Helping Love

"Because where there is no courage, there is no love: Love demands honesty, which is frightening, or it is only pretense. It demands vulnerability, or it is hollow. It engages our deepest power, or it lacks force. It brings us to confront sorrow, loss, and death."
— Starhawk, The Spiral Dance

Be honest! This is quite possibly the most important basis of Love I know of. If you don't tell the truth, how can your beloved know what you want, who you are, whether or not you're trustworthy? Would you like it if your sweetheart lied to you? Here's a big one I've unwittingly done myself, which has caused all kinds of unnecessary stress and pain: hinting about what you want instead of being forthright.

I didn't even realize I was doing it until I read with disgust the following paragraphs in an on-line article — then watched my sweetie express heartfelt sympathies for the men involved in the desperate guessing game of figuring out what was desired — from nothing more than vague hints.

Women are in unanimous agreement that they want to be surprised with gifts…. They want, of course, to be surprised for the thrill of it. However, a deeper, more important reason lies behind this desire…. "freedom from guilt."

Some of the women pointed out that if their husbands enlisted their help in purchasing a gift (like diamond jewelry), their practical nature would come to the fore and they would be compelled to object to the purchase. The element of surprise, even if it is feigned, plays the same role of accommodating dissonance in accepting a diamond gift as it does in prime sexual seductions: it permits the woman to pretend that she has not actively participated in the decision. She thus retains both her innocence — and the diamond.

It's from the article I mention above regarding diamonds. Read the actual quote in all the context — it's well worth it for an eye-opening look at societal expectations regarding the public demonstration of Love.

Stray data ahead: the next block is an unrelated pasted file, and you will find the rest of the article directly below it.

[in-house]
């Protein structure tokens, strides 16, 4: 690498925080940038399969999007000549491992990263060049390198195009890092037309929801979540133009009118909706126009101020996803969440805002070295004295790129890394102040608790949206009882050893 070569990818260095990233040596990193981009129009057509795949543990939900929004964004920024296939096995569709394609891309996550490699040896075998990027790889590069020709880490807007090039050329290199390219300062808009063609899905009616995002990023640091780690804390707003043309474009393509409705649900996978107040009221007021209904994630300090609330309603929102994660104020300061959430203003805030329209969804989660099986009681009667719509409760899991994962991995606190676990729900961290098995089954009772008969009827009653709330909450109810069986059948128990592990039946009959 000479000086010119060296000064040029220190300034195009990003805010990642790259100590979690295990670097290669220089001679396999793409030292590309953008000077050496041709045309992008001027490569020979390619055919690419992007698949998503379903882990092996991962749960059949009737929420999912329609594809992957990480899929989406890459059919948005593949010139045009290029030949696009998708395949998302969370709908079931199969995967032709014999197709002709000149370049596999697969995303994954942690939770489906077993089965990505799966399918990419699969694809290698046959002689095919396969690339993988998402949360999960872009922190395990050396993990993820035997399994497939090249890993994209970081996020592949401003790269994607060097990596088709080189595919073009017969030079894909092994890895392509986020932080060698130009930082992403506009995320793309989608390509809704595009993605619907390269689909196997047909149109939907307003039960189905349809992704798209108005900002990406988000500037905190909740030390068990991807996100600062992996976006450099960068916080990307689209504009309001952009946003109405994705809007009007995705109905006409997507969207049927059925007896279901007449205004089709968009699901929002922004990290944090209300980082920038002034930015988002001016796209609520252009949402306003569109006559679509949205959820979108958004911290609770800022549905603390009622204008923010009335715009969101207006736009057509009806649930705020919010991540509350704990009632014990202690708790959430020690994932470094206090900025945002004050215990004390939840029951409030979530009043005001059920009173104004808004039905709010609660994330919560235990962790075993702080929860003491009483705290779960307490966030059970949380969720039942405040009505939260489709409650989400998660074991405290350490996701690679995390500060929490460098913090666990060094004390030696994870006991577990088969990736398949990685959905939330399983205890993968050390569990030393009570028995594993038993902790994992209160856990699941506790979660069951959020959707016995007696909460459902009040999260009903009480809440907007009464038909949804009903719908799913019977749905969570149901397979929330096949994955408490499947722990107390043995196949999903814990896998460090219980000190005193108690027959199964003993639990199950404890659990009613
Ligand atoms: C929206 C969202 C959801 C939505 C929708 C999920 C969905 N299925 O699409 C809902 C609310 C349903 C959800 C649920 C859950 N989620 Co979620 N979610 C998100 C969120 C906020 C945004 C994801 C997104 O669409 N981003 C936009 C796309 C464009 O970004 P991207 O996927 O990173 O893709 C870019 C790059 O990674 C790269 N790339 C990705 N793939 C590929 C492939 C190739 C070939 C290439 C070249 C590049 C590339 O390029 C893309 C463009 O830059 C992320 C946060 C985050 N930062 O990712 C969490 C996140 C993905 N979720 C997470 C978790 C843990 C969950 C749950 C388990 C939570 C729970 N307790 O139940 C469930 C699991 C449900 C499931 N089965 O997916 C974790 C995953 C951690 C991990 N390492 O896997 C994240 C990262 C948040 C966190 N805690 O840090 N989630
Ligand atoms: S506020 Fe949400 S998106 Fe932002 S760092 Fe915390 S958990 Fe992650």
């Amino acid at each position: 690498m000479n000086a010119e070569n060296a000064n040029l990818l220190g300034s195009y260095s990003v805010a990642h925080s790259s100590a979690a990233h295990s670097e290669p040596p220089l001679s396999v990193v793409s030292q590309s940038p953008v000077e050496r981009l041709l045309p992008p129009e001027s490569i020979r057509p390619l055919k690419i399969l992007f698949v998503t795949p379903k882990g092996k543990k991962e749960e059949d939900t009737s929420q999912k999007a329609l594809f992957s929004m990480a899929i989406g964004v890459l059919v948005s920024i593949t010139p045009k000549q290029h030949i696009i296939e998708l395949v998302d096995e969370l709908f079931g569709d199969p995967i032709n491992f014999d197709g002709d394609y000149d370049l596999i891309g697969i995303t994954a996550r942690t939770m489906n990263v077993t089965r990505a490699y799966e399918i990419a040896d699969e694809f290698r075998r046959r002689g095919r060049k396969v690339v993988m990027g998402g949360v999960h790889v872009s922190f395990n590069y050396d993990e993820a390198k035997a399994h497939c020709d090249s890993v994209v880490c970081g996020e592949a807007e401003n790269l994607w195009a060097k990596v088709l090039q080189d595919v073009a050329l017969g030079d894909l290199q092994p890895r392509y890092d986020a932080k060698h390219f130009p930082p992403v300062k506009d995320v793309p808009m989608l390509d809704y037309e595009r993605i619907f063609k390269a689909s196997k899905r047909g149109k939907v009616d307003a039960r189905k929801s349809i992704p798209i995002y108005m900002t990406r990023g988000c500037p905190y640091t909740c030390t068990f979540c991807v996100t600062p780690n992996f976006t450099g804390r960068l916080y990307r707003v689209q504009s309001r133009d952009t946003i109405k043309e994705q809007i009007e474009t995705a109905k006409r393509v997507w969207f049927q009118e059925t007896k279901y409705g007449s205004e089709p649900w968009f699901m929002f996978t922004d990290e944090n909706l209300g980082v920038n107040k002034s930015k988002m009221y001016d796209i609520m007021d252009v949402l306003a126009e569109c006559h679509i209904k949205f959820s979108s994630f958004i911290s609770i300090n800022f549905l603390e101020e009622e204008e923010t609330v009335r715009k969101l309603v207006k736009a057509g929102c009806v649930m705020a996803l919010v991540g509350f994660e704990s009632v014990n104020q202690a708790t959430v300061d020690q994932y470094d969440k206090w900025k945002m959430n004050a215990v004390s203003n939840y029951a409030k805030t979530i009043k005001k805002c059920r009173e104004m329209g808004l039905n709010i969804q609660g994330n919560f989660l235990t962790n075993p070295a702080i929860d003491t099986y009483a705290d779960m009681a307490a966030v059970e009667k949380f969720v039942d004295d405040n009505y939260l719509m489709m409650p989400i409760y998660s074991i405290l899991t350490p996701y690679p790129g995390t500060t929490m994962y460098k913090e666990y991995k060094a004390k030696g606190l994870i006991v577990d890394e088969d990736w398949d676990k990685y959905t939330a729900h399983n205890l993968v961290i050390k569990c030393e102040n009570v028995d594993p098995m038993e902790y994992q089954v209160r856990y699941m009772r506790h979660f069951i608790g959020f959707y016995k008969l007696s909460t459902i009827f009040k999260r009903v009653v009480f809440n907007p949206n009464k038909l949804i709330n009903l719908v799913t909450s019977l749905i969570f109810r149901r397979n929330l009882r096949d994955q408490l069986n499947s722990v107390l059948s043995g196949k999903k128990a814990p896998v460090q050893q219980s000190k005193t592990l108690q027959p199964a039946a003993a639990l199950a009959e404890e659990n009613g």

Love yourself! If you have no faith in yourself, why should anyone else? I've seen far too many people who were so sure they didn't deserve a wonderful lover, that they chased off anyone who might have gotten close. I've also seen loving people treated horribly — because their lovers believed no one truly worthwhile would possibly want to be around them! Be nice to yourself… then treat your lovers more nicely than you treat yourself.

"The more you love, the more you can love — and the more intensely you love. Nor is there any limit on how many you can love. If a person had time enough, he could love all of the majority who are decent and just."
— Robert A. Heinlein, Time Enough For Love

Be friends! How can you love someone you trust less than you trust your dear friends? A beloved is so much more than just a best friend. How can you share (but not require) loving and caring, with someone who is not even a friend? When you are hurting, if you cannot turn to your beloved, you will have to cut them out of part of your emotional life. Would you like it if that were done to you?

Be fair. Double standards are when you expect to get something which you aren't willing to give in return. Quite frankly, double standards are not compatible with love. A few simple examples: you expect your sweetheart to always have dinner on the table when you get home, because she's already at home by then… but if you get home early, it's not your job to put dinner on the table!

…or your sweetheart always picks up the kids from school because you're at work then — but if you get home early and your sweetheart has to stay late at work, still it's not your job to pick up the kids!

That's not love. That's ownership.

Yes, I know there are relationships where the participants have unequal expectations — but they're honest about it and happy with those choices. The critical point for me is that all involved are consenting adults who make informed choices together. Browbeating someone into doing what you want isn't true consent, and isn't loving. If you wouldn't like it done to you, then don't do it to the people you claim to love.

Give without expectation of reward. Taking out the garbage without having to be asked, not always demanding dinner be precisely when you want it — I'm not suggesting you be a doormat for your beloved, and it takes a thoughtful eye to tell when you're being taken advantage of. But when beloveds are constantly worrying about who did what last… is that really Love, or is it arguing about power relationships?

(conclusion tomorrow)

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